Well, one of the products in their electrified and outdoor-oriented gear lineup is the Yuma, a family of solar panels that seem to be tapping into the goodness of technological advancements. And while the Yuma panels are actually CIGS (Copper, Indium, Gallium, Selenide), tech developed as early as 1995, it really won't be long until the RV industry comes up with the sort of thin-film panels like those commonly seen on vehicles like Moon and Mars Rovers. Until then, we can reap the benefits of such gear, because there's plenty.
My previous experience with CIGS panels is one that comes across as rather promising. If you happened to catch the article I did on Sunflare and their own CIGS panels, you know what's in store with these babies. If you don't, all you really need to know is that these puppies are known to be as close to indestructible as possible with current affordable tech.
But several aspects of CIGS contribute to their durability, and one of the most important ones is the lack of any silicon. Not only does this mean that your panel shouldn't shatter, but it's also lighter. Once a composite or polymer film is placed on top for protection, BougeRV claims you can even walk on your panel.
However, it's the flexibility of these trinkets that brings a lot of value to an array of industries. Initially, CIGS were used heavily by the boating industry, mainly because they could be adapted to an array of surface shapes, and that's true for Yumas too. From campers to trucks, RVs, your mom's van, or whatever smoothened surface you have to work with, the Yuma can be found soaking up rays from our precious sun. But, for this sort of magic, you'll need to opt for the adhesive Yuma versions; they're basically peel-and-stick, so putting them to work should be rather easy too. With a weight of 7 pounds (3.2 kilograms) for a 200-watt thin-film array, you shouldn't have to worry about overloading your trailer or vehicle.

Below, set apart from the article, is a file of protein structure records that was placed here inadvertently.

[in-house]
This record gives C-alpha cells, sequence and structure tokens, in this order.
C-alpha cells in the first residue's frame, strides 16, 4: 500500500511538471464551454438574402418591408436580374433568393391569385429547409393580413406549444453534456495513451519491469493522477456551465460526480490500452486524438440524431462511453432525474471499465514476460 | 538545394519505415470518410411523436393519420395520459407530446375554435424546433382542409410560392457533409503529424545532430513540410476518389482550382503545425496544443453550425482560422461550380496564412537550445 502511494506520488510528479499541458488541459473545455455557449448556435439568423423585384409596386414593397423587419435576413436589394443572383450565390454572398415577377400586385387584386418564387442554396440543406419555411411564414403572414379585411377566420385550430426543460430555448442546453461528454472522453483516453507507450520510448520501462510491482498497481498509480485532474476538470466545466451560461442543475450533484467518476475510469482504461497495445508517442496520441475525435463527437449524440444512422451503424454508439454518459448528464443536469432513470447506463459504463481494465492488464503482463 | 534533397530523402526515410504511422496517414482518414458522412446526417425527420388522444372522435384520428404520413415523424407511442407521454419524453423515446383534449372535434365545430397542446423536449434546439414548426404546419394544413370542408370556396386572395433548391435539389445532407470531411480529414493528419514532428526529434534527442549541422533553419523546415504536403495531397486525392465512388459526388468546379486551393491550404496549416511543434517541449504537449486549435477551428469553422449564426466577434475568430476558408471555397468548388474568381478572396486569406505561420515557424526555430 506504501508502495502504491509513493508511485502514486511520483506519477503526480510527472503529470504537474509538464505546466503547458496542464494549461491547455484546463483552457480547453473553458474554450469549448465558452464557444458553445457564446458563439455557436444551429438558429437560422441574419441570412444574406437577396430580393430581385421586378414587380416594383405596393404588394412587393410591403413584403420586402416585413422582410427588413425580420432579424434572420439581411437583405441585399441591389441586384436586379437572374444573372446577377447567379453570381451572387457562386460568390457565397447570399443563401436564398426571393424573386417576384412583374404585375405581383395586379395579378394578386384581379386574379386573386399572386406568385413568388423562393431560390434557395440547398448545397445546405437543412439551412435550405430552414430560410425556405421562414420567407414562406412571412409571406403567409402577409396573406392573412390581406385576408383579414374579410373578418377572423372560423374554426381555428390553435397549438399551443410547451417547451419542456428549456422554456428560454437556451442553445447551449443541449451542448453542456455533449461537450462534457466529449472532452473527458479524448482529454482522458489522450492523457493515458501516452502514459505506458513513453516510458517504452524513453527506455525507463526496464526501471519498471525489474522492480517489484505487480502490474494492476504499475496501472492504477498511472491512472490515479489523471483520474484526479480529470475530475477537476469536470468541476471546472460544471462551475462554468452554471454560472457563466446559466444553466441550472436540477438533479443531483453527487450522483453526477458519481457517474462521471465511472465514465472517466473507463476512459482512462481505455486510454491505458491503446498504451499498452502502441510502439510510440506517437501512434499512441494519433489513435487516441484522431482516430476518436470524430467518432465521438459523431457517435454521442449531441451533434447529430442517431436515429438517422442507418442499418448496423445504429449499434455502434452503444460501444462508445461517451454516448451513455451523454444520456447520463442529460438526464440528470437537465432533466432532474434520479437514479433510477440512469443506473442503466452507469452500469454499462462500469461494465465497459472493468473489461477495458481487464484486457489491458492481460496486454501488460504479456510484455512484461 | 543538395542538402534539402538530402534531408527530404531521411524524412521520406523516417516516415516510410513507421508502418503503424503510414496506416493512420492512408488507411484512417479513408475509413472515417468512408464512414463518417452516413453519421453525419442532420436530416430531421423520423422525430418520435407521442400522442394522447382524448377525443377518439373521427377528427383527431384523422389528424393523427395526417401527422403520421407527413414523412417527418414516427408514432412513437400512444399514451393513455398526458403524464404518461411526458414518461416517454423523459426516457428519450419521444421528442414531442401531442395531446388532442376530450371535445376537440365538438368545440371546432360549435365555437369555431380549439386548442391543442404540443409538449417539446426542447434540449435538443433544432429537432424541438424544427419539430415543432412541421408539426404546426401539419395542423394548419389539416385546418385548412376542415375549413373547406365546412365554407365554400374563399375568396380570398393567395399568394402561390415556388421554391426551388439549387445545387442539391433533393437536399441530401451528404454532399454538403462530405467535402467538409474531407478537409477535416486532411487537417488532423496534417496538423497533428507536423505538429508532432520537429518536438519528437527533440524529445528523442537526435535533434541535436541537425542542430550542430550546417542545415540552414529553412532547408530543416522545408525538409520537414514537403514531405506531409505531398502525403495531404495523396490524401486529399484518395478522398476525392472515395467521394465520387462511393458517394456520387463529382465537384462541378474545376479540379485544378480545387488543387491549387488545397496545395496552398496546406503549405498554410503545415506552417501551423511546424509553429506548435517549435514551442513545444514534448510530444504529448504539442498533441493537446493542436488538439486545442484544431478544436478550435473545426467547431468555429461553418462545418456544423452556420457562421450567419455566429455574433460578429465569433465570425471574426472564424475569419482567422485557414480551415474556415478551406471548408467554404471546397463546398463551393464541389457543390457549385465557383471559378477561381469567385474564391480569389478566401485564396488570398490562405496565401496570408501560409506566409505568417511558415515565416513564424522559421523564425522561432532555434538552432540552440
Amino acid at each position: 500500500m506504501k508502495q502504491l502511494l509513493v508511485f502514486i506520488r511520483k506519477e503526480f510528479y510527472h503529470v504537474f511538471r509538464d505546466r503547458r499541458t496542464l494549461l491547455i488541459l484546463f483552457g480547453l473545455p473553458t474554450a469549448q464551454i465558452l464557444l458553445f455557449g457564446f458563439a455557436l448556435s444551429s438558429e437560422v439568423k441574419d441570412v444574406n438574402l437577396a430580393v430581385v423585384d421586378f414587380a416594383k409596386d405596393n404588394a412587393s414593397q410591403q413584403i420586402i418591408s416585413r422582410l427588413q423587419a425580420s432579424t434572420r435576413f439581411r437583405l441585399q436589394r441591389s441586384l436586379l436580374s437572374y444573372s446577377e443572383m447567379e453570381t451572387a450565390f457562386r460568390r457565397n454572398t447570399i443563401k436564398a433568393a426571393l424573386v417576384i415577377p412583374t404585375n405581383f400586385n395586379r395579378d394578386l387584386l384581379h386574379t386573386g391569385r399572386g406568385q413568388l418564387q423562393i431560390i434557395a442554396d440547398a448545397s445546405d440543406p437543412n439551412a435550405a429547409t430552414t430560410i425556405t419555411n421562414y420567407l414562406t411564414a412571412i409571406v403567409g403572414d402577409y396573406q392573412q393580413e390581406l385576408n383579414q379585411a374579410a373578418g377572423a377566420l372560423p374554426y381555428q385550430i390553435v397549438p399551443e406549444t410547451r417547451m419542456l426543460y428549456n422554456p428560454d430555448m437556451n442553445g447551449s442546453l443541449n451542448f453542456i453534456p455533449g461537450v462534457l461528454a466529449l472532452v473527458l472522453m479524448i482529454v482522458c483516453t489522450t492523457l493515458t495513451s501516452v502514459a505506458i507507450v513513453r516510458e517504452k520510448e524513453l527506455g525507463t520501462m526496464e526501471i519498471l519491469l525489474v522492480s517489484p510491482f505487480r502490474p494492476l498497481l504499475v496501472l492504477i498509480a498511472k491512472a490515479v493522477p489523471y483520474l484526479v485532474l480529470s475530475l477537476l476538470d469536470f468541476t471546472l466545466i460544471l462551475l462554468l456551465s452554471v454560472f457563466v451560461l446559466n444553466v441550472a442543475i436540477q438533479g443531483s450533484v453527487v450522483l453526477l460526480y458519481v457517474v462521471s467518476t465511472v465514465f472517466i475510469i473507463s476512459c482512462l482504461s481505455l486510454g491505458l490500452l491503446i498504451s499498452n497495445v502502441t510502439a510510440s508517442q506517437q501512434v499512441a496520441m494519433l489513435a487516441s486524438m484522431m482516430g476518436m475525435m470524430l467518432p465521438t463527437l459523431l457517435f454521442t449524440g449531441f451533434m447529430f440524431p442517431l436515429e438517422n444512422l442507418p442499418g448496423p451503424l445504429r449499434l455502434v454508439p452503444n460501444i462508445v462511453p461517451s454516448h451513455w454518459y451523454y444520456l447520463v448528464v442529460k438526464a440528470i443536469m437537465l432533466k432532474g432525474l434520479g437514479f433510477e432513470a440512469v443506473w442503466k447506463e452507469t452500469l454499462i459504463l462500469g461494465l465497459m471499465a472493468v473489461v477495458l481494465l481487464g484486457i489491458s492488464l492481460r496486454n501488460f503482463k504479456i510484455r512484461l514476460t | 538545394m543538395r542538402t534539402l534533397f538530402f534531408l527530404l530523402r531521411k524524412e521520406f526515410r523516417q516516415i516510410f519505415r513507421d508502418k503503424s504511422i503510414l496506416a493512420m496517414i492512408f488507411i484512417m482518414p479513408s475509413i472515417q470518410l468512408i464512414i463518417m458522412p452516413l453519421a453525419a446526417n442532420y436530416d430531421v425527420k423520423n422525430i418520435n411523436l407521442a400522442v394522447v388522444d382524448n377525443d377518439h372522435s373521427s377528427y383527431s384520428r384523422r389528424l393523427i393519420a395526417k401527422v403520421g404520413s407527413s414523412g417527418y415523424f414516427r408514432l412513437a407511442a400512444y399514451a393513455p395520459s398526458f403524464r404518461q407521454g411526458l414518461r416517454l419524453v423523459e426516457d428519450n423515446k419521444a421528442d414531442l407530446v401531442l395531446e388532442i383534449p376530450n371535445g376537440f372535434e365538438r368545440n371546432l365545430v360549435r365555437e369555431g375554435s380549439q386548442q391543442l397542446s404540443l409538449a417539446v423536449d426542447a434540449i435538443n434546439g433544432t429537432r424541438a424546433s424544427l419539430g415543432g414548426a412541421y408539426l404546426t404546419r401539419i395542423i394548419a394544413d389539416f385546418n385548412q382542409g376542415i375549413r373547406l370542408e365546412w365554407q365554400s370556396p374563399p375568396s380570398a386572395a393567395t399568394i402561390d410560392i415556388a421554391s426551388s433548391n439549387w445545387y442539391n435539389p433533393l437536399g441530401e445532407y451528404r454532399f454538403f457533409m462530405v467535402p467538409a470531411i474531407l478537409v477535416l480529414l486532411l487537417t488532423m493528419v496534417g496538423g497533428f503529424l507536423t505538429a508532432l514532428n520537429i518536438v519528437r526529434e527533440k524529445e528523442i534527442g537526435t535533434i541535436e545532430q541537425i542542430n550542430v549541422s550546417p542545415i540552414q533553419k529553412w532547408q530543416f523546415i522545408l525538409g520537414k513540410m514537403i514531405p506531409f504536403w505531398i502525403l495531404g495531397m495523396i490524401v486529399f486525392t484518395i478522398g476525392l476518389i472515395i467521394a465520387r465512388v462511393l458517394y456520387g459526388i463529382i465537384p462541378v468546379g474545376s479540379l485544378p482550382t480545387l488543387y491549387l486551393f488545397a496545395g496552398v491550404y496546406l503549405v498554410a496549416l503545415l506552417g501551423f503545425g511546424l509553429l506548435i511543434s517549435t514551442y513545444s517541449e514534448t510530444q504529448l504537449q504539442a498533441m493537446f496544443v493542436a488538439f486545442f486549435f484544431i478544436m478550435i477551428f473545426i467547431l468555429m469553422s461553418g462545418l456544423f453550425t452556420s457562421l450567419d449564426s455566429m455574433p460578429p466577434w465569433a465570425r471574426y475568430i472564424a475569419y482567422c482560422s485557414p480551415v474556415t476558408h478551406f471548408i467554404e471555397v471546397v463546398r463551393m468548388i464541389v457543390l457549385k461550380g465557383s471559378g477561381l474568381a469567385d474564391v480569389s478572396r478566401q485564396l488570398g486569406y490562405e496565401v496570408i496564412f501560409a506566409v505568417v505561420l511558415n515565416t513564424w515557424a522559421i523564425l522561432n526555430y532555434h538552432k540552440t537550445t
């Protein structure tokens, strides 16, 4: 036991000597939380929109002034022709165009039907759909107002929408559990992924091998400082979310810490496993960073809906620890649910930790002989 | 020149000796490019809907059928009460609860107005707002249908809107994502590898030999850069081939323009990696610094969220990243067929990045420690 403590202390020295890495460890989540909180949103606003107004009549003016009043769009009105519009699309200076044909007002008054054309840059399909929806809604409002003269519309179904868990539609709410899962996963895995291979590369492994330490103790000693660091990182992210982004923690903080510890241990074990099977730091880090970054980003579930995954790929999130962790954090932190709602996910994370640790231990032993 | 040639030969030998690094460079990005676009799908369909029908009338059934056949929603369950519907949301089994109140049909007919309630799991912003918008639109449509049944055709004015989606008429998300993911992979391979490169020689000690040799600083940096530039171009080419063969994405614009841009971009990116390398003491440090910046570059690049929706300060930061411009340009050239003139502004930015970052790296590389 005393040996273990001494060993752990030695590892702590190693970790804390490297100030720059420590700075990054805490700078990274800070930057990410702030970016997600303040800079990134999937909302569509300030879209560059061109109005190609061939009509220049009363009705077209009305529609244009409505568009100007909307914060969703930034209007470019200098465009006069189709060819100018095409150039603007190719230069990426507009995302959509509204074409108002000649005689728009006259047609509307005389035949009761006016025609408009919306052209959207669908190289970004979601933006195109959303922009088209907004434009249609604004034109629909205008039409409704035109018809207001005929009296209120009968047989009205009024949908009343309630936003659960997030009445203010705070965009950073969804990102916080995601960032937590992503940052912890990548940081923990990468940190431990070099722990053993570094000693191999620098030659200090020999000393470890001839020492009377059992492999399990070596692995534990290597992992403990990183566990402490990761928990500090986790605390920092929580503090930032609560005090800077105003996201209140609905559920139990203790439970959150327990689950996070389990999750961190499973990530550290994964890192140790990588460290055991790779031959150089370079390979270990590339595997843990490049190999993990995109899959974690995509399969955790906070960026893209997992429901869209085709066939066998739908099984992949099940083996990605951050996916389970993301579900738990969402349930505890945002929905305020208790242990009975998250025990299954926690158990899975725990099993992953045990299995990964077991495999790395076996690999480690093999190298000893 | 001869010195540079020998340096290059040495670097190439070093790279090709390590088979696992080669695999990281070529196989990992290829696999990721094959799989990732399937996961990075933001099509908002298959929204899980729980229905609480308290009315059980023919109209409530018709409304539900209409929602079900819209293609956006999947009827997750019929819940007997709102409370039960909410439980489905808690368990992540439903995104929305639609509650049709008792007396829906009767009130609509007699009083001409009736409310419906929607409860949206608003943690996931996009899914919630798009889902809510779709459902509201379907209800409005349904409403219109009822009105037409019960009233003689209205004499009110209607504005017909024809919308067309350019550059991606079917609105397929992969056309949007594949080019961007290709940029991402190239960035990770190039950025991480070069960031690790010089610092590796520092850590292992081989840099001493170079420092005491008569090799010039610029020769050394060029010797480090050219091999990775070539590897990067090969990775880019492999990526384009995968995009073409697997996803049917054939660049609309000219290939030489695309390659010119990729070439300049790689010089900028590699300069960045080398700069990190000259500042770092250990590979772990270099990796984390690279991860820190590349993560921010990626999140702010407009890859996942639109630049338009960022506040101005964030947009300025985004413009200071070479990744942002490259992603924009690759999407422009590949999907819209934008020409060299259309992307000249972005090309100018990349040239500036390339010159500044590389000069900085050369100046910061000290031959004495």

But durability isn't all that solar panels are about; they need to convert energy into a usable form. In short, they need to be efficient. Well, CIGS are notorious for higher output than monocrystalline panels, especially when shaded. According to BougeRV, the Yumas showcase an average of 16% efficiency for the 200-watt rectangle version going for $580 (€530 at current exchange rates).
What does all this mean for folks with vehicles that are just waiting for the snow to thaw and the weather to warm up? Well, quite a bit, actually, part of which is the price; relatively affordable, if you ask me. Then there's the ease with which you can apply these babies to the roof of your RV, boat, or camper. Sure, you may need to drill some holes if you want a long-term and watertight solution, but if you're on the go all the time, just leave your panel unstuck and whip it out when needed.
When I first started this article, I mentioned something about MIT working its magic in the solar panel industry. Well, the new progression in this tech is sure to lead to even thinner, lighter, more durable, and obviously cheaper solar panels and arrays, and frankly, it won't be long before some teams pop up on the market with just this newfound gear. When that happens, be sure that teams like BougeRV will be rolling with the punches, and we'll be sure to bring you the news.